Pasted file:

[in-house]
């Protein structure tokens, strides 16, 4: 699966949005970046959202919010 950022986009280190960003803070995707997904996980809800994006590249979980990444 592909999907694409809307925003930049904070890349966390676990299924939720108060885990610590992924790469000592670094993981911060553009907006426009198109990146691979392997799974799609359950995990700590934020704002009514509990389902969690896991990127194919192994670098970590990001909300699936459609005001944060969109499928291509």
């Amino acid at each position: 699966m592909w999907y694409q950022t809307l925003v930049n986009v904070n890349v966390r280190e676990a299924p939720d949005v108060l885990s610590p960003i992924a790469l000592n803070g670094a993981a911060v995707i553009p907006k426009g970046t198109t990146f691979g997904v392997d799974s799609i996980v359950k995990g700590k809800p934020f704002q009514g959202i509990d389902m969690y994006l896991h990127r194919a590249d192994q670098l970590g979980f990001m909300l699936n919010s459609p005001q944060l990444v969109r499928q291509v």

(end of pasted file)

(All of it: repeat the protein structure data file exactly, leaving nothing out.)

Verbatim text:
[in-house]
């Protein structure tokens, strides 16, 4: 699966949005970046959202919010 950022986009280190960003803070995707997904996980809800994006590249979980990444 592909999907694409809307925003930049904070890349966390676990299924939720108060885990610590992924790469000592670094993981911060553009907006426009198109990146691979392997799974799609359950995990700590934020704002009514509990389902969690896991990127194919192994670098970590990001909300699936459609005001944060969109499928291509």
């Amino acid at each position: 699966m592909w999907y694409q950022t809307l925003v930049n986009v904070n890349v966390r280190e676990a299924p939720d949005v108060l885990s610590p960003i992924a790469l000592n803070g670094a993981a911060v995707i553009p907006k426009g970046t198109t990146f691979g997904v392997d799974s799609i996980v359950k995990g700590k809800p934020f704002q009514g959202i509990d389902m969690y994006l896991h990127r194919a590249d192994q670098l970590g979980f990001m909300l699936n919010s459609p005001q944060l990444v969109r499928q291509v």